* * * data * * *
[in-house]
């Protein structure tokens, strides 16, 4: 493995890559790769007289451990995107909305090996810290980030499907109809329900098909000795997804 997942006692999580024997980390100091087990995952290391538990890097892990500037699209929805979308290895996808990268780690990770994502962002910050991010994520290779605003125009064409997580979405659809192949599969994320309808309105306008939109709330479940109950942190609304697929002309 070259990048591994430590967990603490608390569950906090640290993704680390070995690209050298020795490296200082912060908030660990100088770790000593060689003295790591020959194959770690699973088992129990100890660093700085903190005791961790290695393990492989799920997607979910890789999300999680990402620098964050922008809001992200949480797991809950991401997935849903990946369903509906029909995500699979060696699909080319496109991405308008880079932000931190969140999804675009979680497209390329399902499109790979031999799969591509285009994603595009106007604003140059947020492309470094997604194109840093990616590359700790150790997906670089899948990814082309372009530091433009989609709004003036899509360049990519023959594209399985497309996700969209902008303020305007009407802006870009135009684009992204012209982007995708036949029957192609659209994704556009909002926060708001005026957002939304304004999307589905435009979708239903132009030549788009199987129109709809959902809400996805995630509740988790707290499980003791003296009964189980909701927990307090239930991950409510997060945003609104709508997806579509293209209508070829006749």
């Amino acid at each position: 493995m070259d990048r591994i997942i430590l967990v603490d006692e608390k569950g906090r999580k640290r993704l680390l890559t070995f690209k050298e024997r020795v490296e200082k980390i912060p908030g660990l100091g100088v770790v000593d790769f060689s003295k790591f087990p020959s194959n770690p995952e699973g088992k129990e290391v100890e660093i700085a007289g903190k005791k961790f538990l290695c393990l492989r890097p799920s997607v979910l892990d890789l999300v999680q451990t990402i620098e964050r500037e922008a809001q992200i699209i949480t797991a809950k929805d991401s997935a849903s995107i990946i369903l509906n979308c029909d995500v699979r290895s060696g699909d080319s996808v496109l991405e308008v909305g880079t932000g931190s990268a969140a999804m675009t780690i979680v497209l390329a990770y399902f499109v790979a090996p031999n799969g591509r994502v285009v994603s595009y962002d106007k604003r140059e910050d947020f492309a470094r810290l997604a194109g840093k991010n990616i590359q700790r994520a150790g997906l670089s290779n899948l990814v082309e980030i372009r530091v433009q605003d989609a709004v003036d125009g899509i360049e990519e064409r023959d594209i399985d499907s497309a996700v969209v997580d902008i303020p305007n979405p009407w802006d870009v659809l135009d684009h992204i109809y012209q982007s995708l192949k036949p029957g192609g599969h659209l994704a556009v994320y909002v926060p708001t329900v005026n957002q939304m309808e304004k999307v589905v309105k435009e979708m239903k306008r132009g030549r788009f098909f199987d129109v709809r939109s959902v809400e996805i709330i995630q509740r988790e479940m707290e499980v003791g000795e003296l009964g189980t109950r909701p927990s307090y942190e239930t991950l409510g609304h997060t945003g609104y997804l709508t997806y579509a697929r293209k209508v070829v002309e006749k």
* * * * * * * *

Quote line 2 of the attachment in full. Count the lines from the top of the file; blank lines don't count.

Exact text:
């Protein structure tokens, strides 16, 4: 493995890559790769007289451990995107909305090996810290980030499907109809329900098909000795997804 997942006692999580024997980390100091087990995952290391538990890097892990500037699209929805979308290895996808990268780690990770994502962002910050991010994520290779605003125009064409997580979405659809192949599969994320309808309105306008939109709330479940109950942190609304697929002309 070259990048591994430590967990603490608390569950906090640290993704680390070995690209050298020795490296200082912060908030660990100088770790000593060689003295790591020959194959770690699973088992129990100890660093700085903190005791961790290695393990492989799920997607979910890789999300999680990402620098964050922008809001992200949480797991809950991401997935849903990946369903509906029909995500699979060696699909080319496109991405308008880079932000931190969140999804675009979680497209390329399902499109790979031999799969591509285009994603595009106007604003140059947020492309470094997604194109840093990616590359700790150790997906670089899948990814082309372009530091433009989609709004003036899509360049990519023959594209399985497309996700969209902008303020305007009407802006870009135009684009992204012209982007995708036949029957192609659209994704556009909002926060708001005026957002939304304004999307589905435009979708239903132009030549788009199987129109709809959902809400996805995630509740988790707290499980003791003296009964189980909701927990307090239930991950409510997060945003609104709508997806579509293209209508070829006749």